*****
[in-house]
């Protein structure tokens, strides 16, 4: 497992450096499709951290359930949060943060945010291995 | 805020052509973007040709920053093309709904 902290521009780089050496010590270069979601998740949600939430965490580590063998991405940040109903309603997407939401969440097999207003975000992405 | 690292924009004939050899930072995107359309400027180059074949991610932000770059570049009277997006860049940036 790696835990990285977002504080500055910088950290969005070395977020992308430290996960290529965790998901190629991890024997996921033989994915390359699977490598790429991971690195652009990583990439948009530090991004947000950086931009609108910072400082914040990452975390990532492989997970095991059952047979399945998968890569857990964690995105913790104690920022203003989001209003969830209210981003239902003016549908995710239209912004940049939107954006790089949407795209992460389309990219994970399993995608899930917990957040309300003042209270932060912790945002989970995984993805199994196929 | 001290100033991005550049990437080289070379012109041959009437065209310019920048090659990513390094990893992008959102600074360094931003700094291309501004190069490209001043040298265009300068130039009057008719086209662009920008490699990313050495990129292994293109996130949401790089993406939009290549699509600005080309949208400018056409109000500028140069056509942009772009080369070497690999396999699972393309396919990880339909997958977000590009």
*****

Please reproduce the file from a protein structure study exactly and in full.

[in-house]
């Protein structure tokens, strides 16, 4: 497992450096499709951290359930949060943060945010291995 | 805020052509973007040709920053093309709904 902290521009780089050496010590270069979601998740949600939430965490580590063998991405940040109903309603997407939401969440097999207003975000992405 | 690292924009004939050899930072995107359309400027180059074949991610932000770059570049009277997006860049940036 790696835990990285977002504080500055910088950290969005070395977020992308430290996960290529965790998901190629991890024997996921033989994915390359699977490598790429991971690195652009990583990439948009530090991004947000950086931009609108910072400082914040990452975390990532492989997970095991059952047979399945998968890569857990964690995105913790104690920022203003989001209003969830209210981003239902003016549908995710239209912004940049939107954006790089949407795209992460389309990219994970399993995608899930917990957040309300003042209270932060912790945002989970995984993805199994196929 | 001290100033991005550049990437080289070379012109041959009437065209310019920048090659990513390094990893992008959102600074360094931003700094291309501004190069490209001043040298265009300068130039009057008719086209662009920008490699990313050495990129292994293109996130949401790089993406939009290549699509600005080309949208400018056409109000500028140069056509942009772009080369070497690999396999699972393309396919990880339909997958977000590009």